I came to Bhubaneswar when I was 4. In 2016, I got admission in Nursery at KiiiT International School. When I first came to Bhubaneswar, I did not know how to speak Hindi, English or Odia. KiiT International School nurtured me with regards to leadership qualities and other challenges including languages. The school assembly duties were assigned to me once a month and it helped me conquer stage fear and enhanced my speaking abilities on a larger platform. Moreover, Dr Achyuta Samanta is also my inspiration. On the other side, Hi-Tech Medical College Chairman Dr Tirupat Panigrahi encouraged and supported me a lot too.
Can you take us back to the moment when you first felt that you need to do something for the climate crisis? When and where did it happen?
In July 2018, when I was just six years old, I got an opportunity to attend the third Asia Ministerial Conference for Disaster Risk Reduction 2018 (AMCDRR 2018) in Ulaanbaatar, the capital city of Mongolia. It was a life-changing event. During the conference, I met many world leaders and thousands of delegates from various countries of the world. Many of them highlighted various disastrous issues. I cry when I see or hear about children losing their parents or people becoming homeless due to the danger of disasters. My heart feels sorrow for people who can’t help themselves when disaster strikes. The root cause of these disasters is climate change. After I came back home from Mongolia, I started an organisation called The Child Movement to call on world leaders to take immediate action to save our environment, our planet and our future. I travel place to place to raise my concerns about climate change and disaster risk reduction. So far, I have travelled to over 18 countries as a part of my movement.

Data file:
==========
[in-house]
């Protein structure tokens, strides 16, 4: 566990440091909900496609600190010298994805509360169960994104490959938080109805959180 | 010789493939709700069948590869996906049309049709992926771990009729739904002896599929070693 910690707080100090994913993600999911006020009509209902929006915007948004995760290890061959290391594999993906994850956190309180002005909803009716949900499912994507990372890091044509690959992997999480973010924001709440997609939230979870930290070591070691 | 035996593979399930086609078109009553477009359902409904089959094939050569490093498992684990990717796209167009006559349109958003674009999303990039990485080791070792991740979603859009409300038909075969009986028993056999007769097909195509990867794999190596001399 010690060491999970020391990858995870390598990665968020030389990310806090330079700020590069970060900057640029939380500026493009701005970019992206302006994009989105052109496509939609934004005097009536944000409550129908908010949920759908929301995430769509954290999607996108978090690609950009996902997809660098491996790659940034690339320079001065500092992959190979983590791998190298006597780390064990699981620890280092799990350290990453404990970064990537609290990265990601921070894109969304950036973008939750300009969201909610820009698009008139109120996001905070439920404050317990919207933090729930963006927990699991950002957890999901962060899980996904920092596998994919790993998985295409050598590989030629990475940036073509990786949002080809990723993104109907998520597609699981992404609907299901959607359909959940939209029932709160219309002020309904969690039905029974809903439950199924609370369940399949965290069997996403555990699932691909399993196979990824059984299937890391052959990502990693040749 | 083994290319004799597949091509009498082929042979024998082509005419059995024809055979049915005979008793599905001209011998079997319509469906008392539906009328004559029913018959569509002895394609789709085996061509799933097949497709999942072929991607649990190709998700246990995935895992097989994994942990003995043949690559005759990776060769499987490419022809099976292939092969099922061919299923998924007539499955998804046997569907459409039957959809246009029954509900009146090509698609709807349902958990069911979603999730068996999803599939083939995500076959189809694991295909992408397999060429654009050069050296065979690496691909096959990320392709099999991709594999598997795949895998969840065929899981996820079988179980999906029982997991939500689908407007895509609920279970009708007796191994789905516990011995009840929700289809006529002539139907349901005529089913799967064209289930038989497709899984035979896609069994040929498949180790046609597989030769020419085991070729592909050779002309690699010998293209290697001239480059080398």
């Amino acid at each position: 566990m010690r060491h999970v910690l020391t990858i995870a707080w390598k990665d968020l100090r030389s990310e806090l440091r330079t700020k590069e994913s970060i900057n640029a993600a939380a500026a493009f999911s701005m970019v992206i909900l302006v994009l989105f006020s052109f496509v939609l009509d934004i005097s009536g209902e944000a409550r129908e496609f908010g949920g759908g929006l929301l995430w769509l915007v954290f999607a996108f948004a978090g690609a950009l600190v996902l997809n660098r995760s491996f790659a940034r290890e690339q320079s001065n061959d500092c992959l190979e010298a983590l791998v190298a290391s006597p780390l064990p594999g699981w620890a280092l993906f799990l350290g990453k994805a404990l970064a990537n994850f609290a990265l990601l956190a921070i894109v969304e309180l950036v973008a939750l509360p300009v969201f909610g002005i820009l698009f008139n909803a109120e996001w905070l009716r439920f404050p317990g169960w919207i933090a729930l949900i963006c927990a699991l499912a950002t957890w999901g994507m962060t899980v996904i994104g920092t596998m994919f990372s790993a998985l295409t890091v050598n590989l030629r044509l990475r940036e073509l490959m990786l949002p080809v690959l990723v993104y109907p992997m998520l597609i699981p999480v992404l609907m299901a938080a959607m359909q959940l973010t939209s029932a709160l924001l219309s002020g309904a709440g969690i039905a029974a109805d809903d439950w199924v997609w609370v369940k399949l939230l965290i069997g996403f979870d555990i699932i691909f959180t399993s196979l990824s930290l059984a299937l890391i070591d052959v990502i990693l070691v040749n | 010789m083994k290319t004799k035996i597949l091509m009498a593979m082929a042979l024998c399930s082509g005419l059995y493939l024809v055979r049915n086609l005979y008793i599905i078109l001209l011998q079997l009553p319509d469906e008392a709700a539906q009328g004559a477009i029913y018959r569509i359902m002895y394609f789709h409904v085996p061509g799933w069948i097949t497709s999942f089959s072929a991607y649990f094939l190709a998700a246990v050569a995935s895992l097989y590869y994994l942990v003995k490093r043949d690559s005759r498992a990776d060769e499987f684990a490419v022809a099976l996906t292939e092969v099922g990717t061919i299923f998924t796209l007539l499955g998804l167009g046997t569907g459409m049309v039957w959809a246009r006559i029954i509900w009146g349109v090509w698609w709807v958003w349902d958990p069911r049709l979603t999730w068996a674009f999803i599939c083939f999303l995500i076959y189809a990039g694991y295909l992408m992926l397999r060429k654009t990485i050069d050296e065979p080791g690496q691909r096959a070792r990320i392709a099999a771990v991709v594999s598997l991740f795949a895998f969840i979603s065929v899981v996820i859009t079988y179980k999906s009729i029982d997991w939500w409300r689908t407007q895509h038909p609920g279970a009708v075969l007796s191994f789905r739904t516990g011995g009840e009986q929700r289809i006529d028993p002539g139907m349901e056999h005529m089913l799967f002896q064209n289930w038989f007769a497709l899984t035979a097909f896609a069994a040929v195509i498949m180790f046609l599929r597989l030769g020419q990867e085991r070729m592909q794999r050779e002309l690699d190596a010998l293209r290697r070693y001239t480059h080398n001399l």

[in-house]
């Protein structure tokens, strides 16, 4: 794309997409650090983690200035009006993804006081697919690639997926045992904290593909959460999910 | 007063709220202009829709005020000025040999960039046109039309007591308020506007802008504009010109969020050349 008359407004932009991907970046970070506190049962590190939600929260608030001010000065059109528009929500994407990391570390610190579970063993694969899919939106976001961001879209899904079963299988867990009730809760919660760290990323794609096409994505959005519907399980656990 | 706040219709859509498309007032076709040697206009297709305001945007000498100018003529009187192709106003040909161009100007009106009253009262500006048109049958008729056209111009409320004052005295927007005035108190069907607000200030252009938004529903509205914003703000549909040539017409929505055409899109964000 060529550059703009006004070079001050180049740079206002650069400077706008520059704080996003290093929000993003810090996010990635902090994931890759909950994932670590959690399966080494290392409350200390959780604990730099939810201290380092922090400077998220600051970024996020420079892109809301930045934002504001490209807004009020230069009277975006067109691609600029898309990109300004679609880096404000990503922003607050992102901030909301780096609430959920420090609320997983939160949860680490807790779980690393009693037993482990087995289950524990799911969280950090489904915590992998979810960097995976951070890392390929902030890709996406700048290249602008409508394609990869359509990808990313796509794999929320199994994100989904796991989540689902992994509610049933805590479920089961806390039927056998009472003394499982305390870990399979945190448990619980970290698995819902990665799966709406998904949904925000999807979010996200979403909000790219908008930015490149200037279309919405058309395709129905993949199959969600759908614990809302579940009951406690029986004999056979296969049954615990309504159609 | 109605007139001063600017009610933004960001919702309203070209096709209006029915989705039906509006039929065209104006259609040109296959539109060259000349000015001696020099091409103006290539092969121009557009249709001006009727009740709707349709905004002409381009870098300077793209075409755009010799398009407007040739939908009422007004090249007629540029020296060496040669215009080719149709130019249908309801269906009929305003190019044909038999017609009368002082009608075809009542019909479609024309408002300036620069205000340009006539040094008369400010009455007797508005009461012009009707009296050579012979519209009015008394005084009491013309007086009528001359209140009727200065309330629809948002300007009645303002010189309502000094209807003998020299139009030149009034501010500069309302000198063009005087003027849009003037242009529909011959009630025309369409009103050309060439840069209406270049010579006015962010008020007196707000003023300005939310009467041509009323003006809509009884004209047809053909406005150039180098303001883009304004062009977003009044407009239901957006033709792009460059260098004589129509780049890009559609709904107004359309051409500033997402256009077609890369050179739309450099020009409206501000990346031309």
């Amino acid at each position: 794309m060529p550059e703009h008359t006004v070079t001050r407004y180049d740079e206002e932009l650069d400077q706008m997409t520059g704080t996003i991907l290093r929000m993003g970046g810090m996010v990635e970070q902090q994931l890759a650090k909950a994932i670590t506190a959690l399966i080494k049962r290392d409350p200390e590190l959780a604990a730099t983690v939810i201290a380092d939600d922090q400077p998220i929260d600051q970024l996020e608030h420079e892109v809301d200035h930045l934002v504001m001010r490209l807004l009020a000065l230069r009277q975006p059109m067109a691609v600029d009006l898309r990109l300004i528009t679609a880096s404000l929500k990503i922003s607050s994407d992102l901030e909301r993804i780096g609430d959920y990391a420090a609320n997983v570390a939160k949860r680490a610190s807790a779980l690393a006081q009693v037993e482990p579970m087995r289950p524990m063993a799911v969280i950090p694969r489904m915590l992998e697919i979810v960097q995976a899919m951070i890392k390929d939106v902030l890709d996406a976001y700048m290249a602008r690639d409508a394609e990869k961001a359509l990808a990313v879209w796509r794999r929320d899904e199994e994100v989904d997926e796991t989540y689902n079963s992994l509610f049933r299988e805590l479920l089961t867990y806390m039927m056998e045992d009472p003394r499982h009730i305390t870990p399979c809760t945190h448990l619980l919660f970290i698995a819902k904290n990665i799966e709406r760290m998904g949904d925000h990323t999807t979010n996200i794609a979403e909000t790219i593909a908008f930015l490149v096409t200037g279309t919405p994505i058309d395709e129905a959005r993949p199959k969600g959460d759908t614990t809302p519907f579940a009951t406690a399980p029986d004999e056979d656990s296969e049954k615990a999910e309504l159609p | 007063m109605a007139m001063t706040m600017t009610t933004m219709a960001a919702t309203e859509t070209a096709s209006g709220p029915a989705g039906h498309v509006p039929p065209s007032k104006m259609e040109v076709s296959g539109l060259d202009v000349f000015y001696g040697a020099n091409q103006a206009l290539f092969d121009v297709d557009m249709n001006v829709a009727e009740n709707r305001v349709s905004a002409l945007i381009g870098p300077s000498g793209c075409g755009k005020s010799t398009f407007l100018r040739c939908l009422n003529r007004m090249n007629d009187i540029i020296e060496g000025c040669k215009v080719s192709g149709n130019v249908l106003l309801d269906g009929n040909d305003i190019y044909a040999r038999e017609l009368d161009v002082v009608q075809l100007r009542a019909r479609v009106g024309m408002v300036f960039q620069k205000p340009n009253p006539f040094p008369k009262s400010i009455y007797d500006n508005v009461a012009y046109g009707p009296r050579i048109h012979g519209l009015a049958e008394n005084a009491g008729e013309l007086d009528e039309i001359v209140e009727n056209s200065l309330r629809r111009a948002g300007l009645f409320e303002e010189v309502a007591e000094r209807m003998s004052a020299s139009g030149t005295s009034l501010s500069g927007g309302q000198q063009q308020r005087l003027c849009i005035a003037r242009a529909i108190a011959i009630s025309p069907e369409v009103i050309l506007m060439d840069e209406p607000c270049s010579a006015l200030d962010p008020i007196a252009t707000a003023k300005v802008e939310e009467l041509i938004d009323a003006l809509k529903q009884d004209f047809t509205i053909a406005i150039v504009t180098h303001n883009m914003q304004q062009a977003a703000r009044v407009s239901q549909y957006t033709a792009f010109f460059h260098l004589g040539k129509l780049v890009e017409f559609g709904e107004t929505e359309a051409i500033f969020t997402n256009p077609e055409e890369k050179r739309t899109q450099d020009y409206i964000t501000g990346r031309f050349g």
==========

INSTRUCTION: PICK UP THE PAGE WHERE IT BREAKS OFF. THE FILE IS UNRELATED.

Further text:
Licypriya marching with 50,000 youngsters in Angola | (Pic: Licypriya Kangujam)
What motivated you to drop out of school? When did you do so? Do you continue to study?